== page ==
Recently, Dimagi worked with Save the Children to help them transform their paper-based data collection program into digital. There were three forms for which they were required to collect information: two from the local Ministry of Health and one of their own. Instead of creating three surveys on a single app, we reviewed the questions asked by each. Not only did we find significant overlap – especially in areas such as demographics and medical history – but we were able to sequence all the questions in a way that made sense in a single flow. This both decreased the time required to administer the survey and increased the accuracy of the responses.

There are many other benefits of mobile data collection, such as the ability to validate responses as they are given, determine which question appears next based on the answer to the last, and collate data across follow-up forms, so there’s no need to ask the same question twice.

 

Incorporating Multimedia 

Sometimes, it takes a little bit more to communicate with your beneficiaries. Including multimedia, such as instructional videos or audio files, can help drive home a point, lend credibility to your instruction and engage your beneficiaries. In one program Dimagi worked with, community health workers administered a pregnancy checklist to their patients. By incorporating short video and audio files, we ensured that their instruction was clear, consistent and engaging. To go one step further, organizations might even incorporate a workflow that captures images or video from the beneficiaries themselves, such as a headshot during a registration form.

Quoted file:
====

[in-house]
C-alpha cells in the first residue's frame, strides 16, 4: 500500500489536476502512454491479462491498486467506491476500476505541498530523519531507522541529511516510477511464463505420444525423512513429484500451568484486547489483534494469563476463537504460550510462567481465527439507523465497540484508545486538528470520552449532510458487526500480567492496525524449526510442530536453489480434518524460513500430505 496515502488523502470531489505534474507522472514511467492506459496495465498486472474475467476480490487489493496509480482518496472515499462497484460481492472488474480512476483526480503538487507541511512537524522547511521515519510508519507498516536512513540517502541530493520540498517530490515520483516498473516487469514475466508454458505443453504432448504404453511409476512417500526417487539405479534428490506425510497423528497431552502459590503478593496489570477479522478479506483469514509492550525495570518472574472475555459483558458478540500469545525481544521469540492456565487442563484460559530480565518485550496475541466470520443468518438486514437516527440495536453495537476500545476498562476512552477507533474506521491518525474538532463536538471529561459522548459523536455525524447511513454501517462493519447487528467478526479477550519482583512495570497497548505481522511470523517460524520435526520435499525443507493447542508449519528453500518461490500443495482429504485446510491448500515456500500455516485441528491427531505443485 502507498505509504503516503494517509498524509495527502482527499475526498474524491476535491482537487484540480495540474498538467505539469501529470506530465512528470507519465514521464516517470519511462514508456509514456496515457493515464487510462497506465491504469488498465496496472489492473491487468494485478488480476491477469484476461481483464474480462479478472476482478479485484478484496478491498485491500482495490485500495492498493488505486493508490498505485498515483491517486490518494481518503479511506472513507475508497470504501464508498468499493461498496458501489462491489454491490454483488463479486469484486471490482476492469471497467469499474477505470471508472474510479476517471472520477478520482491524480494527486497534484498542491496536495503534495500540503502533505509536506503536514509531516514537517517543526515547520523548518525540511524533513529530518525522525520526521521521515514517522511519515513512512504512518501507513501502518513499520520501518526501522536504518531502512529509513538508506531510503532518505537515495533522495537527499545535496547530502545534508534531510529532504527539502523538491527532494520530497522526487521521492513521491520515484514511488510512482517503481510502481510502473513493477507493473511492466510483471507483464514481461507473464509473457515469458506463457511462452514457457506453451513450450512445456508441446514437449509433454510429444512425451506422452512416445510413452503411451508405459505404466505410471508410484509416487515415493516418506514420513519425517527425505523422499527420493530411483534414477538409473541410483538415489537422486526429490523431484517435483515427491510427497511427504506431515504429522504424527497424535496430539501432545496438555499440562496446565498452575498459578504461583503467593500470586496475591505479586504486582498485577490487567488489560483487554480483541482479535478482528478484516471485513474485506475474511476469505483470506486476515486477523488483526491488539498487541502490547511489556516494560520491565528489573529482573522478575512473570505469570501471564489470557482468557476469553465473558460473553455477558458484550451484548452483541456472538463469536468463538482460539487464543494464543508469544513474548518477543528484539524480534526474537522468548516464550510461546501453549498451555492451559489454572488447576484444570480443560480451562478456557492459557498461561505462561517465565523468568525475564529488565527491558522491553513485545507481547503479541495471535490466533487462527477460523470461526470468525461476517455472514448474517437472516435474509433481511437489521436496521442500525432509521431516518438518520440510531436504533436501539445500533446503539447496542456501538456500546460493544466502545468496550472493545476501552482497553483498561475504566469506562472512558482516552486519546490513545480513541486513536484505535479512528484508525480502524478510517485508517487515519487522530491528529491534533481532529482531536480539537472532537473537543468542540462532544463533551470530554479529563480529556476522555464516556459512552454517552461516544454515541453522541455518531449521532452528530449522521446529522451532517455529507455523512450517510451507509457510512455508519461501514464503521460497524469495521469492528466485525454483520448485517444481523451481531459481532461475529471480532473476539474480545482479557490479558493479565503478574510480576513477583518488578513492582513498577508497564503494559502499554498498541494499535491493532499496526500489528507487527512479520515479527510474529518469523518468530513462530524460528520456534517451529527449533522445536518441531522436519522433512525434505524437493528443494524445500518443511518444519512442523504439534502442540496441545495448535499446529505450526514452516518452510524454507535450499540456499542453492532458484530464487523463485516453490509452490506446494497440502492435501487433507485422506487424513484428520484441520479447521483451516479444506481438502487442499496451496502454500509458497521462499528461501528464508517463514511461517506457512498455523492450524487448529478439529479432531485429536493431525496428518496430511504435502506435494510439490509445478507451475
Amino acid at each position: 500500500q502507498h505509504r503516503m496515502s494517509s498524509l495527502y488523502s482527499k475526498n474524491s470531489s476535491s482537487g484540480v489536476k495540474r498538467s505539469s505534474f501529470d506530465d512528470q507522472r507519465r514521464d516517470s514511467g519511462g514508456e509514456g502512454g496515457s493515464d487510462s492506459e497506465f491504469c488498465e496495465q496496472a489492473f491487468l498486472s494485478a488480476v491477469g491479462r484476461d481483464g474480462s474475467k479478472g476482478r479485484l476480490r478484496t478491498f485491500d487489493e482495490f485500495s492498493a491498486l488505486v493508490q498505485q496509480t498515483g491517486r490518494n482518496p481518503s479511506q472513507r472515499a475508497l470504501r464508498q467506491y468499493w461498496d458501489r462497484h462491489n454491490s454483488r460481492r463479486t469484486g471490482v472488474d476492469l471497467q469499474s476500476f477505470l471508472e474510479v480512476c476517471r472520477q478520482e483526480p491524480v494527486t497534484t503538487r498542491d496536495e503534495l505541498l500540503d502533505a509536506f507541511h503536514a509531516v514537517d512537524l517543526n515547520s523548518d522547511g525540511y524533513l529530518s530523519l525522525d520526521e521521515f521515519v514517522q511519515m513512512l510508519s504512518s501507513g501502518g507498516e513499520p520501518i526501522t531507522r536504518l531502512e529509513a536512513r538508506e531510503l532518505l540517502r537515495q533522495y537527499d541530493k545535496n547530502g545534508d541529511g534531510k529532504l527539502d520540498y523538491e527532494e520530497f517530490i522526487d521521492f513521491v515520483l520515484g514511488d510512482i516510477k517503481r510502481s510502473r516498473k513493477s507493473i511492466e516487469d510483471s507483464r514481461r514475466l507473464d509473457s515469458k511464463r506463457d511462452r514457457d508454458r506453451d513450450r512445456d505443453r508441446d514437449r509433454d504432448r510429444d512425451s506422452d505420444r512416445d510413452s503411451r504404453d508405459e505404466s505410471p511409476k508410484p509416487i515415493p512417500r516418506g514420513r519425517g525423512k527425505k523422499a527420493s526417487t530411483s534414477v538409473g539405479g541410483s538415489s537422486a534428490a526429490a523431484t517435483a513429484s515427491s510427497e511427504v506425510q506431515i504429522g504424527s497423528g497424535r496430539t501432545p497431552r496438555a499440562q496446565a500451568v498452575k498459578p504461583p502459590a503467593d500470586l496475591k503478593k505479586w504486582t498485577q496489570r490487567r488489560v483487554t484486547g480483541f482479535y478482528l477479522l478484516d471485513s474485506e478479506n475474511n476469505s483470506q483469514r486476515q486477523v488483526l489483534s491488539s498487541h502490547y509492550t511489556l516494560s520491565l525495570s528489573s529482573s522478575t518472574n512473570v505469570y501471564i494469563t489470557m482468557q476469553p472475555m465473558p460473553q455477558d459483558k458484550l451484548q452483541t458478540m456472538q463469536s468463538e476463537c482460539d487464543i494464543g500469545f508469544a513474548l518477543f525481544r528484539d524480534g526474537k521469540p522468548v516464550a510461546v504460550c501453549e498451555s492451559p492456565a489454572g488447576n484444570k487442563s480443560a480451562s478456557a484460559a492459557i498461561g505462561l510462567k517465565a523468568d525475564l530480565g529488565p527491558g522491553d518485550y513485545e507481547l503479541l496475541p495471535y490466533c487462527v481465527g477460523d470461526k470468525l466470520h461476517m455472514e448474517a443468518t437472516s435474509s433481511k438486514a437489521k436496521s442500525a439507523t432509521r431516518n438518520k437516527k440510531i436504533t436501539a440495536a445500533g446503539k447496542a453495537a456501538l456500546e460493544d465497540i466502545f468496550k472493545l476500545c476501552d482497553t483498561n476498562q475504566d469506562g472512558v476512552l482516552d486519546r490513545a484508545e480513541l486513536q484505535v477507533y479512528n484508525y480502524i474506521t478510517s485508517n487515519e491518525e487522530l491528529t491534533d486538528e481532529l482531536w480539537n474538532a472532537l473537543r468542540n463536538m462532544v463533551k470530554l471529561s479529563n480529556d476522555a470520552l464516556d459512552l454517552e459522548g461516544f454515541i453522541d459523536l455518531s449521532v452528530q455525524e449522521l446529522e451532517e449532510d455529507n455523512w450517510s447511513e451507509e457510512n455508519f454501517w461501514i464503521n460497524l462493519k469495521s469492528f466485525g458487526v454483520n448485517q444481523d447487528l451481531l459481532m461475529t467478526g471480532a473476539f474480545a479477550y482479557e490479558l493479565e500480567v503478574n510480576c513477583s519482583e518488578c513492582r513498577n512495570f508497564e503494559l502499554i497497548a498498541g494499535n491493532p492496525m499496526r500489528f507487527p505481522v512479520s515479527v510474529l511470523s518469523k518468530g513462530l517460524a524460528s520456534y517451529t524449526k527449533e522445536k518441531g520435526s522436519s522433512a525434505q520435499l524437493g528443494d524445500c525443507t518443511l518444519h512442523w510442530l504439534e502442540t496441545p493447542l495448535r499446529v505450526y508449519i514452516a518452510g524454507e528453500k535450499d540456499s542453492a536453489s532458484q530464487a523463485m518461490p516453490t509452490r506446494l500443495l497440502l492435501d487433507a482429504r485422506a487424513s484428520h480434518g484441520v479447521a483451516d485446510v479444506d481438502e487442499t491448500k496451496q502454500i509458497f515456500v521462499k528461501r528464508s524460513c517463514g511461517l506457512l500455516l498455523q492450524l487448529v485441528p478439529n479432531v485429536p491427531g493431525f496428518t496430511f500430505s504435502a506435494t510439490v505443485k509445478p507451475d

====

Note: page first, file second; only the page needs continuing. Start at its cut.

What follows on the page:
In Conclusion

When you set aside the time and resources to digitize your program, there is no reason not to explore how any and all of these features can improve the accuracy and speed of your data collection process.

Relying on our experience of implementing over 500 projects in more than 60 countries, we broke down the process of adopting mobile data collection into eight steps:

  1. Establishing your project objectives
  2. Identifying your data collection process
  3. Determining your data requirements
  4. Choosing the right mobile data collection tool
  5. Establishing data collection standards
  6. Designing and testing your mobile data collection tool
  7. Launching your program and training your team
  8. Sustaining your mobile data collection program

Each of these steps builds on the last to ensure that, by the time you are tasked with choosing the right mobile data collection software for your program, you understand which features you need (based on your current data collection process) and what information you need to collect. These steps also help you understand the digital literacy levels of your workforce and how to write unbiased questions once you begin designing your program.

With the help of many of our partners and the experience of our global services team, we at Dimagi have developed a free, comprehensive guide to Mobile Data Collection. Whether you use CommCare to build your app or not, we hope this guide will help you with each of the eight steps to launching a successful mobile data collection program.

 

Check out Dimagi’s comprehensive guide to Mobile Data Collection.

 

Sam Farnham is the Senior Editor & Content Strategist for Dimagi.

 

Image provided by organization.

 


 

 

 

Categories
Technology
Tags
data, digital inclusion, global development, mobile applications, mobile data, mobile technology, research, rural development